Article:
B4church   -  

ISAIAH 64:1-9

“Oh, that you would rend the heavens and come down, that the mountains would tremble before you!  As when fire sets twigs ablaze and causes water to boil, come down to make your name known to your enemies and cause the nations to quake before you! For when you did awesome things that we did not expect, you came down, and the mountains trembled before you. Since ancient times no one has heard, no ear has perceived, no eye has seen any God besides you, who acts on behalf of those who wait for him. You come to the help of those who gladly do right, who remember your ways. But when we continued to sin against them, you were angry. How then can we be saved? All of us have become like one who is unclean, and all our righteous acts are like filthy rags; we all shrivel up like a leaf, and like the wind our sins sweep us away. No one calls on your name or strives to lay hold of you; for you have hidden your face from us and have given us over to our sins. Yet you, Lord, are our Father. We are the clay, you are the potter; we are all the work of your hand. Do not be angry beyond measure, Lord; do not remember our sins forever. Oh, look on us, we pray, for we are all your people.”



Have you ever felt attracted to God and repulsed by him at the same time? Maybe you wanted to get closer to God, but you were afraid you didn’t measure up. You convinced yourself that he was upset with you, like you owed him money and couldn’t pay. That’s a little like what’s going on in this passage. Isaiah starts by inviting God, almost begging him, to show up. At the same time, he’s very aware of just how unfaithful the people of Israel have been to a God who only ever loved them. It seems there’s no way for his people to make it right. However, with the simple word “yet,” Isaiah pivots. He presents God as a good father who looks on rebellious Israel as his children. The “look on us” phrase implies kindness and mercy. What good father doesn’t love his children? What wouldn’t such a father do to reconcile with them? Isaiah reflects God’s heart, which is always inclined towards reconciliation more than punishment, so much so that he sends his beloved Son to create a ministry of reconciliation (2 Corinthians 5:17-19).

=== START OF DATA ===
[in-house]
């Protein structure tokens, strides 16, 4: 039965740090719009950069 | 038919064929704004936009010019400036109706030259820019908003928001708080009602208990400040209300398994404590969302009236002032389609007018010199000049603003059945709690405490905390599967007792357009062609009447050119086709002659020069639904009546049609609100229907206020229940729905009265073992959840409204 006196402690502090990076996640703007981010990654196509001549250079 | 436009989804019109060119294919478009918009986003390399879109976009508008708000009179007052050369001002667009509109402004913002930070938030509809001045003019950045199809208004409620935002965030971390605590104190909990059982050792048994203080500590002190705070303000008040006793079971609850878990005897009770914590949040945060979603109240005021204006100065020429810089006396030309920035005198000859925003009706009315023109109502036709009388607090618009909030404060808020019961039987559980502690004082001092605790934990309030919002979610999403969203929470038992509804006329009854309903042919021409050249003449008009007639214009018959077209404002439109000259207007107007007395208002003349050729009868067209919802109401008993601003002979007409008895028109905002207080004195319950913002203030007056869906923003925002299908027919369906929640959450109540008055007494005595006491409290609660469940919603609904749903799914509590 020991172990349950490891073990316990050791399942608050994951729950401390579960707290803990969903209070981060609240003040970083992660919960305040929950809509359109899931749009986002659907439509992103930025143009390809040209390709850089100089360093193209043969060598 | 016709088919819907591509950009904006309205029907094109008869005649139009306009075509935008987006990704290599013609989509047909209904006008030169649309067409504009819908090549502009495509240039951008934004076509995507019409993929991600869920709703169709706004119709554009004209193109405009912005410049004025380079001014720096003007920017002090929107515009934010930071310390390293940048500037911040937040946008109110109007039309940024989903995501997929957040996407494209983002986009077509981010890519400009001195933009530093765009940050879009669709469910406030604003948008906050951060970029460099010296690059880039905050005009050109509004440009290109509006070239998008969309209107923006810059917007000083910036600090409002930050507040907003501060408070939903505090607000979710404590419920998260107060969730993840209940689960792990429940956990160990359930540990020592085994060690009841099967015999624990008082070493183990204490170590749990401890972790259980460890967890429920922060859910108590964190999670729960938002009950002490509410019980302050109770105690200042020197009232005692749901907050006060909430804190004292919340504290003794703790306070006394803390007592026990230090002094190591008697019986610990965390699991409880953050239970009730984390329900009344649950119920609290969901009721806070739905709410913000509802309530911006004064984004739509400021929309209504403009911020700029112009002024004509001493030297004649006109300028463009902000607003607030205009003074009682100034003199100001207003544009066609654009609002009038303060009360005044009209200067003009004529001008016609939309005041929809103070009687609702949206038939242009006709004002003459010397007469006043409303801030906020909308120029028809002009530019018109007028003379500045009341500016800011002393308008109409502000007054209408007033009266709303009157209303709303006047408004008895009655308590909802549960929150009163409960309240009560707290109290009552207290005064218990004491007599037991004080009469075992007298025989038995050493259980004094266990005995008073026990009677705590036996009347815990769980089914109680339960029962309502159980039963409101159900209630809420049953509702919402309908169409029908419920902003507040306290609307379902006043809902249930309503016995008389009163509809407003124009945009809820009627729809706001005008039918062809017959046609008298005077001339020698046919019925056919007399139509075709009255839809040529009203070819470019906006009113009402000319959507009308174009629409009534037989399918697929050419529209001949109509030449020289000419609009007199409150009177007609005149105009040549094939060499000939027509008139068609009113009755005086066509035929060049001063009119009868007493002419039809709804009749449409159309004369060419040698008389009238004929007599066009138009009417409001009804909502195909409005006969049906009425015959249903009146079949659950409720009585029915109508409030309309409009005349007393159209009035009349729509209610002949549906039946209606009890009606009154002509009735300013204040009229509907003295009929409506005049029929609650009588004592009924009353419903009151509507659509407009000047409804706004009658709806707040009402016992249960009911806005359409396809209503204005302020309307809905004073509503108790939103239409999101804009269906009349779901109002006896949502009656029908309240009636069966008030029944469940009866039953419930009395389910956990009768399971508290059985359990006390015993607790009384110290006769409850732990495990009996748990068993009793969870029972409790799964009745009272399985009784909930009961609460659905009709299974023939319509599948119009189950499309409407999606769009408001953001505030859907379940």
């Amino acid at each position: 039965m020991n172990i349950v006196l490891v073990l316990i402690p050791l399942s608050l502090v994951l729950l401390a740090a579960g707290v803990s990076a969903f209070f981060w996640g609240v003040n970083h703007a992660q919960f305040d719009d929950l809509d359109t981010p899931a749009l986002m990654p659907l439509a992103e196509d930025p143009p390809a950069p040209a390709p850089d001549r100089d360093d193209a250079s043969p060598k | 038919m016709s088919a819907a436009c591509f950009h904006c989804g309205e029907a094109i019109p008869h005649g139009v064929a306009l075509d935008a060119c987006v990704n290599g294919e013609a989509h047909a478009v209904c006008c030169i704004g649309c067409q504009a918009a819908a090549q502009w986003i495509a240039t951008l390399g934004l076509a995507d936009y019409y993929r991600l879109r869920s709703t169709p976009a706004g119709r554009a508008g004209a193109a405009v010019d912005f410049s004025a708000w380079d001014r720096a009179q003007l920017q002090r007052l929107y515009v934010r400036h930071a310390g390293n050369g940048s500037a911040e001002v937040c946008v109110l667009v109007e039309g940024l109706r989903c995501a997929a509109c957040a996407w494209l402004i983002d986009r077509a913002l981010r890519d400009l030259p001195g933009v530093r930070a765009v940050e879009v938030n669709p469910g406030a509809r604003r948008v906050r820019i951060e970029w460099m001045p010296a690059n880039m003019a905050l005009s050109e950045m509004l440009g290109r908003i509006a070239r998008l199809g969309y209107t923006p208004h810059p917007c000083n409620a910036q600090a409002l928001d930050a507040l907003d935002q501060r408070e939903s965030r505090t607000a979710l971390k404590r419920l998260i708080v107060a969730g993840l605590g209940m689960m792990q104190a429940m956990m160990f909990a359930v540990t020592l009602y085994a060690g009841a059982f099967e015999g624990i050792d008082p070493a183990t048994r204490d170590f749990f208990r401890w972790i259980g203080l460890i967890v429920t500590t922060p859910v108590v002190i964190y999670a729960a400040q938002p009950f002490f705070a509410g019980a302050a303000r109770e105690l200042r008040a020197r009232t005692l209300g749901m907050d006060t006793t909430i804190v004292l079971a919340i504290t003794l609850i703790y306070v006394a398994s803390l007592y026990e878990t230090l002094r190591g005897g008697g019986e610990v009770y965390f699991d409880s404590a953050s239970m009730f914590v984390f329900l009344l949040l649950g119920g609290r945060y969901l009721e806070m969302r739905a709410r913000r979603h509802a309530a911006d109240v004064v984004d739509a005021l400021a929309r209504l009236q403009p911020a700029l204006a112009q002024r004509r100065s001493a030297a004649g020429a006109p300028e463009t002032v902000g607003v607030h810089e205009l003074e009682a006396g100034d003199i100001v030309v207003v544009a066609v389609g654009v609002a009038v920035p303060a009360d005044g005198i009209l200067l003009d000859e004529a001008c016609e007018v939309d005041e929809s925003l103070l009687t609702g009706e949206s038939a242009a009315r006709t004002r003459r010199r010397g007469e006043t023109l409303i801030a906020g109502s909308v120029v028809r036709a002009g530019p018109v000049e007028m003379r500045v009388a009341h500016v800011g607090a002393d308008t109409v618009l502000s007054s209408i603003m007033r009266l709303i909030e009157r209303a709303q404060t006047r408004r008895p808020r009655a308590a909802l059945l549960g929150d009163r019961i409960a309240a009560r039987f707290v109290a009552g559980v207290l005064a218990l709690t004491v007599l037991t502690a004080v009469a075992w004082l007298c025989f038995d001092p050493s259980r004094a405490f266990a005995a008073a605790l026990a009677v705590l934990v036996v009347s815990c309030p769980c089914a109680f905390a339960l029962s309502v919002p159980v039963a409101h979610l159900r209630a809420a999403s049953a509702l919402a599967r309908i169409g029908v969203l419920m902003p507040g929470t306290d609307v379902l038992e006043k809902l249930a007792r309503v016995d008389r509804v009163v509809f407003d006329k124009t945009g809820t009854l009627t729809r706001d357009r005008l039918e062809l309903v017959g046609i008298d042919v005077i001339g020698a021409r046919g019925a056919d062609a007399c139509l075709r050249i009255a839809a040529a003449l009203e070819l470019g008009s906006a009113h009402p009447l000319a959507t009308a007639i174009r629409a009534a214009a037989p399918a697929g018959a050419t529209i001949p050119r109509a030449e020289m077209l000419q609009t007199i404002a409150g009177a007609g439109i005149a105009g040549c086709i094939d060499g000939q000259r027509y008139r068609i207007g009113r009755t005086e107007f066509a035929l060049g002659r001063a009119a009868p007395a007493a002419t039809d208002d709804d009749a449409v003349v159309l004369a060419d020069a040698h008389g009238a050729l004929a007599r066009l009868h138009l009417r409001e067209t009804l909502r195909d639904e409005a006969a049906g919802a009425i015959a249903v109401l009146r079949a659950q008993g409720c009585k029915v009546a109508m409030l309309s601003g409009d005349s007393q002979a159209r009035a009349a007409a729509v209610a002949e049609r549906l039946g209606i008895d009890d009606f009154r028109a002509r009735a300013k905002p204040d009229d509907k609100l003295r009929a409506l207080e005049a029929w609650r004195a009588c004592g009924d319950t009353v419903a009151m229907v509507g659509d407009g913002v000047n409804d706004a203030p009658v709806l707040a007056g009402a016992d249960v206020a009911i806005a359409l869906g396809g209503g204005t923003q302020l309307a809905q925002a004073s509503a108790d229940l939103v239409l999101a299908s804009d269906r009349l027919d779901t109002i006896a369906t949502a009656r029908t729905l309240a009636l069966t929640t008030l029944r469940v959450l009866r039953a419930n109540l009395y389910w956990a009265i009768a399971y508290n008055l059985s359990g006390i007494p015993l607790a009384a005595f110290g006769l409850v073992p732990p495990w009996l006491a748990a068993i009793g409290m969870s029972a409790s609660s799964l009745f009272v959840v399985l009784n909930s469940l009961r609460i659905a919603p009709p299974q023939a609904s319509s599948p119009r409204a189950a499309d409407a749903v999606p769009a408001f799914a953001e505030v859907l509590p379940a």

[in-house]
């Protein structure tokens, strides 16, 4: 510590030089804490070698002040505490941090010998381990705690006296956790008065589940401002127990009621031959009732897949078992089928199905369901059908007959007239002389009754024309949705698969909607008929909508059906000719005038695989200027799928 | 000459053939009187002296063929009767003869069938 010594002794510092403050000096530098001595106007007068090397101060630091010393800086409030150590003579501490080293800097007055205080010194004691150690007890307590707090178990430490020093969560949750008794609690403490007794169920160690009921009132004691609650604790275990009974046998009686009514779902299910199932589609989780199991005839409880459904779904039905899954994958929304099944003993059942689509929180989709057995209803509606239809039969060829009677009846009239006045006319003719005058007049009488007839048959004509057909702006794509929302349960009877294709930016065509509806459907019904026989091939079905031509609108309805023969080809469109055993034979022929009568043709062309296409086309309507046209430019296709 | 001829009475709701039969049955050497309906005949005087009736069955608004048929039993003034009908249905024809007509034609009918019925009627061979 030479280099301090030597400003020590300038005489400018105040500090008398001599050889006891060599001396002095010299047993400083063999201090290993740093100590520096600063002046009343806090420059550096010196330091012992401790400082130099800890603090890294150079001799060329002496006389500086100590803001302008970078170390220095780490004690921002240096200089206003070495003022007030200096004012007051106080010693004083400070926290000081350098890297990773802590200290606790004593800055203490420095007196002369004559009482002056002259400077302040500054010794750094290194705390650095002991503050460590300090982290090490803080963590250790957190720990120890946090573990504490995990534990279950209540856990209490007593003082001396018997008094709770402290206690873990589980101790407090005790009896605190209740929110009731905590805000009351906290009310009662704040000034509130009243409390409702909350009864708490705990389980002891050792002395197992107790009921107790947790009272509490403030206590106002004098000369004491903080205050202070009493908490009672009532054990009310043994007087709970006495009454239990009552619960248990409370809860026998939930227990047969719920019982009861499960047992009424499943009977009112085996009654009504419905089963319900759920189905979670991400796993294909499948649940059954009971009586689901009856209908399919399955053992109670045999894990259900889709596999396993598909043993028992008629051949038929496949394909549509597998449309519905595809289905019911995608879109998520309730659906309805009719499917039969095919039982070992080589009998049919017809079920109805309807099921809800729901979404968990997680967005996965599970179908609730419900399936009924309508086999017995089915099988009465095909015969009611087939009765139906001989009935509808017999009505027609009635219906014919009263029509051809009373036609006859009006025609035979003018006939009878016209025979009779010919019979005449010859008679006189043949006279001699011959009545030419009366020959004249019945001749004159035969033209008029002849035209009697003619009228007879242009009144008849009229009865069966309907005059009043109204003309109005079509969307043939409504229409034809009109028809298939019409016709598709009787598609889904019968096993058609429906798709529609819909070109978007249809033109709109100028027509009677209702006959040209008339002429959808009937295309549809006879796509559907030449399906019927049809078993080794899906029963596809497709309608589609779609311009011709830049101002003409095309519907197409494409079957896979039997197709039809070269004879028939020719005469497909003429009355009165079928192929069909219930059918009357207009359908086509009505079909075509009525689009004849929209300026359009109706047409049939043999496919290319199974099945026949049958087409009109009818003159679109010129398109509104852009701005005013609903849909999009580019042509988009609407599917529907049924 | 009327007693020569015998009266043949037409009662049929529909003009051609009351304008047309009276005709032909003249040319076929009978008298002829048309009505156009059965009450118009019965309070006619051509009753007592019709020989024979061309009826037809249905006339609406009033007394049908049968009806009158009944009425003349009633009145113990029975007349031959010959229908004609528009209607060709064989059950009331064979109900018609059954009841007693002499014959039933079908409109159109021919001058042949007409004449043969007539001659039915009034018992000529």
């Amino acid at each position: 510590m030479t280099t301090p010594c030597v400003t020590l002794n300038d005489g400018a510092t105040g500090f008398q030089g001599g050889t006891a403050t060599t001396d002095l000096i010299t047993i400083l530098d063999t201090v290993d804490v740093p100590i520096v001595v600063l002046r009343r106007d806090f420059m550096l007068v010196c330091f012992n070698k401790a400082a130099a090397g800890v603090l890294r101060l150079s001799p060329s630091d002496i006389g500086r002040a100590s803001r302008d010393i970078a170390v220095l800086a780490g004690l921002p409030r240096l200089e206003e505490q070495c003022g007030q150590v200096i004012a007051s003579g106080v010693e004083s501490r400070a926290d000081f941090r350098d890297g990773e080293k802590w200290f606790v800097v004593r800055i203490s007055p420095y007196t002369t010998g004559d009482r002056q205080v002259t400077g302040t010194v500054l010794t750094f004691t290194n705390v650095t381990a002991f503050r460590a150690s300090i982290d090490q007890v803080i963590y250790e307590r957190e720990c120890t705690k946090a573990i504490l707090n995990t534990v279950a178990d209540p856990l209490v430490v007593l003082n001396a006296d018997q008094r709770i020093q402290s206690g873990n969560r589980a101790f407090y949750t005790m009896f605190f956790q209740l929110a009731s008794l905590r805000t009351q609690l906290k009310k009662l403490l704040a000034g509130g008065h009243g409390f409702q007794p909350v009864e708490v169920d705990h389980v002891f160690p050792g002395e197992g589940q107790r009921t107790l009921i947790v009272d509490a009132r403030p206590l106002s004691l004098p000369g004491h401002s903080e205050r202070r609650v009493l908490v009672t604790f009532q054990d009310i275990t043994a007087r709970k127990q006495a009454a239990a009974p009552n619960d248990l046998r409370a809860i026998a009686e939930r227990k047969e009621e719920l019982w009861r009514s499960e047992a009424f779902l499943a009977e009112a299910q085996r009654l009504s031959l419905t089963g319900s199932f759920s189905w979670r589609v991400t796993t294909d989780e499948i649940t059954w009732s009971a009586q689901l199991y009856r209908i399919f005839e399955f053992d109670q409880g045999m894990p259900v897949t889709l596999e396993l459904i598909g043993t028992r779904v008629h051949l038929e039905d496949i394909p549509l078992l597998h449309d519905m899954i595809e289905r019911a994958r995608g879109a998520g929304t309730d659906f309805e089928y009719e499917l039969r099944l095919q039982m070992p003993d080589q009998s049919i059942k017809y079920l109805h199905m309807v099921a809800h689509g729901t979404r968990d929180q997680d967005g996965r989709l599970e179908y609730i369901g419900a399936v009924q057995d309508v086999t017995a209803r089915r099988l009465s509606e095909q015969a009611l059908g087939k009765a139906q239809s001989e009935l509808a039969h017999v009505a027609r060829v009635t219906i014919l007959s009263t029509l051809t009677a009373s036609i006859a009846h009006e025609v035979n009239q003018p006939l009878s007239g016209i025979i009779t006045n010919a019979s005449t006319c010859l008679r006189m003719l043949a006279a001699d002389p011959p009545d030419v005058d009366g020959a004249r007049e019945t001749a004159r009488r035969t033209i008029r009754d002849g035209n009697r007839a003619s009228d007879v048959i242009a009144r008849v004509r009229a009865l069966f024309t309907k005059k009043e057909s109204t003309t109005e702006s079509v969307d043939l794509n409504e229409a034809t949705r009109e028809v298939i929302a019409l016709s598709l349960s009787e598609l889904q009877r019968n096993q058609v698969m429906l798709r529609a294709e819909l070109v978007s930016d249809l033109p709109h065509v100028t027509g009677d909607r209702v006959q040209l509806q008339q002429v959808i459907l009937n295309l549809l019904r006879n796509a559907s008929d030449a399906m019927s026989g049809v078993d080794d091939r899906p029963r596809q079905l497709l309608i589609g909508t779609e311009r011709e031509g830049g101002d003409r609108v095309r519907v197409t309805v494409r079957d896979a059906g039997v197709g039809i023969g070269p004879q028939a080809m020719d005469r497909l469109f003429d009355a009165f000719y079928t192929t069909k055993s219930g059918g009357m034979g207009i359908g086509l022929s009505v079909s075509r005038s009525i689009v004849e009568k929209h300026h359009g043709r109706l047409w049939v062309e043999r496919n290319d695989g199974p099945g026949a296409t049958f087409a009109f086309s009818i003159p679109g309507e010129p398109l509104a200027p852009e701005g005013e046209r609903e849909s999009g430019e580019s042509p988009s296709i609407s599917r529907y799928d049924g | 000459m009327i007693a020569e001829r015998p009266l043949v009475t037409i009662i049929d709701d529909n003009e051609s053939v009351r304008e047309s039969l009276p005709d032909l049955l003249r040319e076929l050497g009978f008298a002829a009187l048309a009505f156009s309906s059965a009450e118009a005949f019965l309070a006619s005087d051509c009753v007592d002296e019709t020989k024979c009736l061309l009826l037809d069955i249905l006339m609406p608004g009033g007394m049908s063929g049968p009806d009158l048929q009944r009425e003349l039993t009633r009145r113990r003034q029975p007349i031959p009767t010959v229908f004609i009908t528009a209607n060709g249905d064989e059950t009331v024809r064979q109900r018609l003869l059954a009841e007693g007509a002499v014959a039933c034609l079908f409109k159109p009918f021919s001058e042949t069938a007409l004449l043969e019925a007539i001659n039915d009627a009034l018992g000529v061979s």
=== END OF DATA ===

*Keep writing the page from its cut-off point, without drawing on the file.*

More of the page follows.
Praise God that his fatherly love extends to you. Thank him that he sent Jesus to you. Thank God for the specific ways he has been like a Father in your life.

Sit in silence before God and ask the Spirit to share with you how God feels about you, Ask him to remind you of specific things you may have heard or read in the Bible that express God’s reconciling heart towards you.

Ask God to help you reconcile a relationship (or relationships) that you know are broken. It might be with a friend, a spouse, a child, a co-worker, or maybe even your relationship with God. Take him at his word that he loves you and wants to see life and love in your connection with him and with others.



What can you do to help reconcile any broken relationships you have in your life? It might be sending a text, making a call, or just praying. What can you do today to restore the relationship?


Share this devotional
Click on the image below, save and send it to a friend.